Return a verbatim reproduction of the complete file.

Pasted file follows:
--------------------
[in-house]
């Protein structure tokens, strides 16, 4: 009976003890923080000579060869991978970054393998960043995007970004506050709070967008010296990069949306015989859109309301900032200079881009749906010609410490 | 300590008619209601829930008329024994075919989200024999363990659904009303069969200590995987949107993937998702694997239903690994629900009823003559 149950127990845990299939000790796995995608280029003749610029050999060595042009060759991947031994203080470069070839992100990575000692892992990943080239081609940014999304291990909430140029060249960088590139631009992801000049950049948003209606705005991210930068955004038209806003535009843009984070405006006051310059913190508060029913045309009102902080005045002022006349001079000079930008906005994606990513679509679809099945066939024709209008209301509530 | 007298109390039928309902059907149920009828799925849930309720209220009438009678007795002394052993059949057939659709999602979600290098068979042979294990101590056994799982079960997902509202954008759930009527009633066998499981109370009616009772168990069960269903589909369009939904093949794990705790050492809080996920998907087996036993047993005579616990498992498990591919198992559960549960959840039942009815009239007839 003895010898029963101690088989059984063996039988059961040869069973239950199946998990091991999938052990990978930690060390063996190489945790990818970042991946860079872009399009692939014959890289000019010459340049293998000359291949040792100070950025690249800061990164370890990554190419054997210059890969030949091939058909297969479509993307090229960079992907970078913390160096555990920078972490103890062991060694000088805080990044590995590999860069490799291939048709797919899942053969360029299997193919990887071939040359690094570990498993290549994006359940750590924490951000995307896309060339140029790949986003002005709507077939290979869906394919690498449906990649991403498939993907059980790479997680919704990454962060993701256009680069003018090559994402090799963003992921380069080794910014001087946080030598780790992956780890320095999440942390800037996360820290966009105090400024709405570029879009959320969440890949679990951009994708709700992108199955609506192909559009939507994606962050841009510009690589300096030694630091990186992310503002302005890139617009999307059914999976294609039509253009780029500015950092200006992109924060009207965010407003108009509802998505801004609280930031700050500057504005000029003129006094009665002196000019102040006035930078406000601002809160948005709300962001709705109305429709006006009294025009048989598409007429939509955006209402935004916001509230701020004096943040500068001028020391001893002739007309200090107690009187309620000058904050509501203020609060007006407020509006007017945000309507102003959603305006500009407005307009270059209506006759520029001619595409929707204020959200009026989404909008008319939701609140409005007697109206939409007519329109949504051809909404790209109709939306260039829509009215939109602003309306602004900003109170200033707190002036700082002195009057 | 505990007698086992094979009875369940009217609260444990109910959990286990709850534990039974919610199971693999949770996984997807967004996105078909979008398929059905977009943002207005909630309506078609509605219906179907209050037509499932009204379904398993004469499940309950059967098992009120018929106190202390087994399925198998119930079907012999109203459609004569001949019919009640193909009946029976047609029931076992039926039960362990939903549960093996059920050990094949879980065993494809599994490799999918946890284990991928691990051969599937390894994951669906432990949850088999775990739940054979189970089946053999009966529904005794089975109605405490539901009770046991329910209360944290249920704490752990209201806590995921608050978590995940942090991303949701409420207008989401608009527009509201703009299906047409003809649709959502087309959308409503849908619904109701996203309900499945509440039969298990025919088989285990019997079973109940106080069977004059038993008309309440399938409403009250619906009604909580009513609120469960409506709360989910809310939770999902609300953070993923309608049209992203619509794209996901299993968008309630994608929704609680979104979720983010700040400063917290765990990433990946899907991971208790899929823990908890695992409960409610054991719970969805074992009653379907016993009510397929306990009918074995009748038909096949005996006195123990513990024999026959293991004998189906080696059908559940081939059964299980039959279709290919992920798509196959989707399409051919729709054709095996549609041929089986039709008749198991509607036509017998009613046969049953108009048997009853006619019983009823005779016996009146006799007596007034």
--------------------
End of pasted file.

[in-house]
């Protein structure tokens, strides 16, 4: 009976003890923080000579060869991978970054393998960043995007970004506050709070967008010296990069949306015989859109309301900032200079881009749906010609410490 | 300590008619209601829930008329024994075919989200024999363990659904009303069969200590995987949107993937998702694997239903690994629900009823003559 149950127990845990299939000790796995995608280029003749610029050999060595042009060759991947031994203080470069070839992100990575000692892992990943080239081609940014999304291990909430140029060249960088590139631009992801000049950049948003209606705005991210930068955004038209806003535009843009984070405006006051310059913190508060029913045309009102902080005045002022006349001079000079930008906005994606990513679509679809099945066939024709209008209301509530 | 007298109390039928309902059907149920009828799925849930309720209220009438009678007795002394052993059949057939659709999602979600290098068979042979294990101590056994799982079960997902509202954008759930009527009633066998499981109370009616009772168990069960269903589909369009939904093949794990705790050492809080996920998907087996036993047993005579616990498992498990591919198992559960549960959840039942009815009239007839 003895010898029963101690088989059984063996039988059961040869069973239950199946998990091991999938052990990978930690060390063996190489945790990818970042991946860079872009399009692939014959890289000019010459340049293998000359291949040792100070950025690249800061990164370890990554190419054997210059890969030949091939058909297969479509993307090229960079992907970078913390160096555990920078972490103890062991060694000088805080990044590995590999860069490799291939048709797919899942053969360029299997193919990887071939040359690094570990498993290549994006359940750590924490951000995307896309060339140029790949986003002005709507077939290979869906394919690498449906990649991403498939993907059980790479997680919704990454962060993701256009680069003018090559994402090799963003992921380069080794910014001087946080030598780790992956780890320095999440942390800037996360820290966009105090400024709405570029879009959320969440890949679990951009994708709700992108199955609506192909559009939507994606962050841009510009690589300096030694630091990186992310503002302005890139617009999307059914999976294609039509253009780029500015950092200006992109924060009207965010407003108009509802998505801004609280930031700050500057504005000029003129006094009665002196000019102040006035930078406000601002809160948005709300962001709705109305429709006006009294025009048989598409007429939509955006209402935004916001509230701020004096943040500068001028020391001893002739007309200090107690009187309620000058904050509501203020609060007006407020509006007017945000309507102003959603305006500009407005307009270059209506006759520029001619595409929707204020959200009026989404909008008319939701609140409005007697109206939409007519329109949504051809909404790209109709939306260039829509009215939109602003309306602004900003109170200033707190002036700082002195009057 | 505990007698086992094979009875369940009217609260444990109910959990286990709850534990039974919610199971693999949770996984997807967004996105078909979008398929059905977009943002207005909630309506078609509605219906179907209050037509499932009204379904398993004469499940309950059967098992009120018929106190202390087994399925198998119930079907012999109203459609004569001949019919009640193909009946029976047609029931076992039926039960362990939903549960093996059920050990094949879980065993494809599994490799999918946890284990991928691990051969599937390894994951669906432990949850088999775990739940054979189970089946053999009966529904005794089975109605405490539901009770046991329910209360944290249920704490752990209201806590995921608050978590995940942090991303949701409420207008989401608009527009509201703009299906047409003809649709959502087309959308409503849908619904109701996203309900499945509440039969298990025919088989285990019997079973109940106080069977004059038993008309309440399938409403009250619906009604909580009513609120469960409506709360989910809310939770999902609300953070993923309608049209992203619509794209996901299993968008309630994608929704609680979104979720983010700040400063917290765990990433990946899907991971208790899929823990908890695992409960409610054991719970969805074992009653379907016993009510397929306990009918074995009748038909096949005996006195123990513990024999026959293991004998189906080696059908559940081939059964299980039959279709290919992920798509196959989707399409051919729709054709095996549609041929089986039709008749198991509607036509017998009613046969049953108009048997009853006619019983009823005779016996009146006799007596007034």